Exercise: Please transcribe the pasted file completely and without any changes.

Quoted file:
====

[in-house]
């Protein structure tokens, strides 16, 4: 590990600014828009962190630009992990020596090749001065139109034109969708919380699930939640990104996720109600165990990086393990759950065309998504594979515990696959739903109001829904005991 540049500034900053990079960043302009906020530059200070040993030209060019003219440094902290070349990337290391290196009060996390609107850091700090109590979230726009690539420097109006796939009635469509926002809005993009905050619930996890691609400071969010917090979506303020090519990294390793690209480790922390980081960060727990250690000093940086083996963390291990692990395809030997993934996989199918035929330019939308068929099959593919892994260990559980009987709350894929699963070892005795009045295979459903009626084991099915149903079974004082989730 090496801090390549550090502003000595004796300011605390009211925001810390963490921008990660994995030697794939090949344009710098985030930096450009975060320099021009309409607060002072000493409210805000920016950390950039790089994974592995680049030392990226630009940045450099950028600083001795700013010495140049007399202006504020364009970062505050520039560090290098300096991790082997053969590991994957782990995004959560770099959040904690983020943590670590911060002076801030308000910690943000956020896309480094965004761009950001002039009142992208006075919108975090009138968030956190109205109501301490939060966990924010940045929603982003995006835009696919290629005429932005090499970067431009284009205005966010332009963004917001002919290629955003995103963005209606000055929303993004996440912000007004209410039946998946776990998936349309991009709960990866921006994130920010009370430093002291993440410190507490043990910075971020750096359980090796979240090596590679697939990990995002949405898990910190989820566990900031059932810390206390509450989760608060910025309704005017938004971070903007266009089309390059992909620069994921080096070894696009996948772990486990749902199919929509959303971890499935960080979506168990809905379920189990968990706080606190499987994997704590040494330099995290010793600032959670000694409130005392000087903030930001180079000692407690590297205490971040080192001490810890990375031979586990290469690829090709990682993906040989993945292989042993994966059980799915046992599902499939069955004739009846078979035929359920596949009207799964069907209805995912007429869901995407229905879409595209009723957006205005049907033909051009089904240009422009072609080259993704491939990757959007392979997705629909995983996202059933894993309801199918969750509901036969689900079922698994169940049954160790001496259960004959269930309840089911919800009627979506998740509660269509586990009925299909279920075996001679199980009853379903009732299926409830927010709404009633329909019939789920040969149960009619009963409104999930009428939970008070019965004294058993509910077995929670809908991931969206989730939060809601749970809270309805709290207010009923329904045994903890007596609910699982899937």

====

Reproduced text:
[in-house]
């Protein structure tokens, strides 16, 4: 590990600014828009962190630009992990020596090749001065139109034109969708919380699930939640990104996720109600165990990086393990759950065309998504594979515990696959739903109001829904005991 540049500034900053990079960043302009906020530059200070040993030209060019003219440094902290070349990337290391290196009060996390609107850091700090109590979230726009690539420097109006796939009635469509926002809005993009905050619930996890691609400071969010917090979506303020090519990294390793690209480790922390980081960060727990250690000093940086083996963390291990692990395809030997993934996989199918035929330019939308068929099959593919892994260990559980009987709350894929699963070892005795009045295979459903009626084991099915149903079974004082989730 090496801090390549550090502003000595004796300011605390009211925001810390963490921008990660994995030697794939090949344009710098985030930096450009975060320099021009309409607060002072000493409210805000920016950390950039790089994974592995680049030392990226630009940045450099950028600083001795700013010495140049007399202006504020364009970062505050520039560090290098300096991790082997053969590991994957782990995004959560770099959040904690983020943590670590911060002076801030308000910690943000956020896309480094965004761009950001002039009142992208006075919108975090009138968030956190109205109501301490939060966990924010940045929603982003995006835009696919290629005429932005090499970067431009284009205005966010332009963004917001002919290629955003995103963005209606000055929303993004996440912000007004209410039946998946776990998936349309991009709960990866921006994130920010009370430093002291993440410190507490043990910075971020750096359980090796979240090596590679697939990990995002949405898990910190989820566990900031059932810390206390509450989760608060910025309704005017938004971070903007266009089309390059992909620069994921080096070894696009996948772990486990749902199919929509959303971890499935960080979506168990809905379920189990968990706080606190499987994997704590040494330099995290010793600032959670000694409130005392000087903030930001180079000692407690590297205490971040080192001490810890990375031979586990290469690829090709990682993906040989993945292989042993994966059980799915046992599902499939069955004739009846078979035929359920596949009207799964069907209805995912007429869901995407229905879409595209009723957006205005049907033909051009089904240009422009072609080259993704491939990757959007392979997705629909995983996202059933894993309801199918969750509901036969689900079922698994169940049954160790001496259960004959269930309840089911919800009627979506998740509660269509586990009925299909279920075996001679199980009853379903009732299926409830927010709404009633329909019939789920040969149960009619009963409104999930009428939970008070019965004294058993509910077995929670809908991931969206989730939060809601749970809270309805709290207010009923329904045994903890007596609910699982899937």